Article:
RE: The triples datamodel -- was Re: Semantic Web pe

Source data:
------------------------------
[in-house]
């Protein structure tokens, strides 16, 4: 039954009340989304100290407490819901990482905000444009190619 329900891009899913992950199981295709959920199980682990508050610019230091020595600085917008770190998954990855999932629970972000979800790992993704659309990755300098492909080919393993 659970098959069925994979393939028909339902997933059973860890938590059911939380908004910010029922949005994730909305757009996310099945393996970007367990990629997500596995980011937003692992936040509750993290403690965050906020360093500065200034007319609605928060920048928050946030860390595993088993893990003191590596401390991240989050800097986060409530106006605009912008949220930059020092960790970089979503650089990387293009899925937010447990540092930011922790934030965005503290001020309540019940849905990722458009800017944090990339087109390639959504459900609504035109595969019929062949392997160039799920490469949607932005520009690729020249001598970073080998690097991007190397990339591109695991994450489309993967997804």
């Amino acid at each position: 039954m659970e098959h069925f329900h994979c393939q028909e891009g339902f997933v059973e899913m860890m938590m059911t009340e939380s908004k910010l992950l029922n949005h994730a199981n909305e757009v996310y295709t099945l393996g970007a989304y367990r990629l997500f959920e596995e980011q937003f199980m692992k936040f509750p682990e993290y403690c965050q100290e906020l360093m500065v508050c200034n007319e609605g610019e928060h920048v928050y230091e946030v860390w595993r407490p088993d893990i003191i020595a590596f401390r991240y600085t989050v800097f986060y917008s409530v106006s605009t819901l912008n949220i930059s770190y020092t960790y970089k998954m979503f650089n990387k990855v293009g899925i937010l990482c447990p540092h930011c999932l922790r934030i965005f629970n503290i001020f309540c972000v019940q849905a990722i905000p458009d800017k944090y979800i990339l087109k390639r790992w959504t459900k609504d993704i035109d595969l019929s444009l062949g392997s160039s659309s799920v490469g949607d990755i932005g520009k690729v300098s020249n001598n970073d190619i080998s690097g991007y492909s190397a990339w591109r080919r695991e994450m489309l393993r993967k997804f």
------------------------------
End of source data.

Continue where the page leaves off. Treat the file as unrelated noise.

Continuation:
all is well so long as the XML communicates any break in backwards compatibility, either by changing a namespace or adding a 'mustUnderstand' flag to the new extension. A change in the semantics which breaks processing an earlier version of a document without such signals, e.g. changing price from Pounds to Euros or adding a country to an address without a sensible default is a break in compatibility and would certainly be valid concern to a lawyer! Paul -----Original Message----- From: Rick Marshall [mailto:rjm@z...] Sent: 08 June 2004 05:31 To: Thomas B. Passin Cc: XML Developer List Subject: Re: The triples datamodel -- was Re: Semantic Web permathread, iteration n+1 and if the schema changes, but not the xslt, and someone suffers financial loss - tax returns fail, orders lost, etc - who pays? or will this be a whole new endeavour for lawyers? do i need extra profesional indemnity to cover what happens when you change something without telling me? this thread is starting to worry me.... rick Thomas B. Passin wrote: > Henrik Martensson wrote: > >> On Sun, 2004-06-06 at 20:19, Thomas B. Passin wrote: >> >>> Better to be good at xslt! >> >> >> >> What would you have done if you had to deal with information from fifty >> different sites, and all fifty made their own, frequently incompatible, >> changes? (This is a far more common situation in my line of work than >> having to deal with only one data provider.) >> >> Writing fifty different XSLT stylesheets does not sound like a good >> solution. >> > > It sounds pretty good to me, if I don't have a way to arrange for all > of them to supply the same format. > >> I can understand your reluctance to require that the data provider >> conforms to a particular schema when you are dependent on them, instead >> of the other way around. > > > It wasn't our reluctance, but the near (or total) impossibility. But > note that in this case, unlike the second vignette I posted, we were > working to a schema, in fact, two of them - theirs and ours. The fact > that their schema itself had some technical errors that I had to > correct (and informed them about), and that it was a little out of > sync with the actual delivered format, tells me that they did not have > a complete process in place for managing quality control. And this is > not unusual. > > Here's the thing ... there is no one solution because all the cases > are different. XML has a remarkable ability to cope with so many of > these environments, which is perhaps one reason it has insinuated > itself into so many places. In a case where there is a closely > connected team, and all parties can be forced or pursuaded to use a > given schema, you may be able to achieve everybody's conformance. > > Other cases are more Walter Perry-ish, and that approach is not an > option no matter how desirable it would be. And there are all degrees > in between. > > > Cheers, > > Tom P >
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